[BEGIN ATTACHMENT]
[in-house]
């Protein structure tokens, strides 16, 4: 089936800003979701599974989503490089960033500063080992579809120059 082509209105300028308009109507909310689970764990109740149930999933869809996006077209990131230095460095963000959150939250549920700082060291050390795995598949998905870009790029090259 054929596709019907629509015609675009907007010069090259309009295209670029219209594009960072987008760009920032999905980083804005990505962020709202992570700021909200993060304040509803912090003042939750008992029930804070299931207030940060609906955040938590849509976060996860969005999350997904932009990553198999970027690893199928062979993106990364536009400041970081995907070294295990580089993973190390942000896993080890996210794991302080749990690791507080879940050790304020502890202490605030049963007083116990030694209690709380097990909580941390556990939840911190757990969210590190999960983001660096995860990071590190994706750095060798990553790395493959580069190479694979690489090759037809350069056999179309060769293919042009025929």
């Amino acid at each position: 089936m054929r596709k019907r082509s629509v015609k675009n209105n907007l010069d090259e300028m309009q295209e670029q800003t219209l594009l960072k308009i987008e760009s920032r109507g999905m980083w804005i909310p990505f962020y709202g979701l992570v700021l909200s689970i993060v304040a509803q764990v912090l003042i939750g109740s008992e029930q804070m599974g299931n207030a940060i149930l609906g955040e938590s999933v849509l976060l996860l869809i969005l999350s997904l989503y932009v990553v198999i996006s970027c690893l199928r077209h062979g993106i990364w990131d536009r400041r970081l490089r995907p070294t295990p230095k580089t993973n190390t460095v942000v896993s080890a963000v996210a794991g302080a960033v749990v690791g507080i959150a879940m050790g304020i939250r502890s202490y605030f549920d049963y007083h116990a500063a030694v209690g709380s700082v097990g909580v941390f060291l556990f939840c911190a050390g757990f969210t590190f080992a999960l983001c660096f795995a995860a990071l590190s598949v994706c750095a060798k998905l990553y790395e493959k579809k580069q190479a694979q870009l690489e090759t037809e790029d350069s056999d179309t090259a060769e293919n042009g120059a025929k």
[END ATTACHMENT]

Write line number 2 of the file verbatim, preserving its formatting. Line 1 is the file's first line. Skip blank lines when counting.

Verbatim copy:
């Protein structure tokens, strides 16, 4: 089936800003979701599974989503490089960033500063080992579809120059 082509209105300028308009109507909310689970764990109740149930999933869809996006077209990131230095460095963000959150939250549920700082060291050390795995598949998905870009790029090259 054929596709019907629509015609675009907007010069090259309009295209670029219209594009960072987008760009920032999905980083804005990505962020709202992570700021909200993060304040509803912090003042939750008992029930804070299931207030940060609906955040938590849509976060996860969005999350997904932009990553198999970027690893199928062979993106990364536009400041970081995907070294295990580089993973190390942000896993080890996210794991302080749990690791507080879940050790304020502890202490605030049963007083116990030694209690709380097990909580941390556990939840911190757990969210590190999960983001660096995860990071590190994706750095060798990553790395493959580069190479694979690489090759037809350069056999179309060769293919042009025929």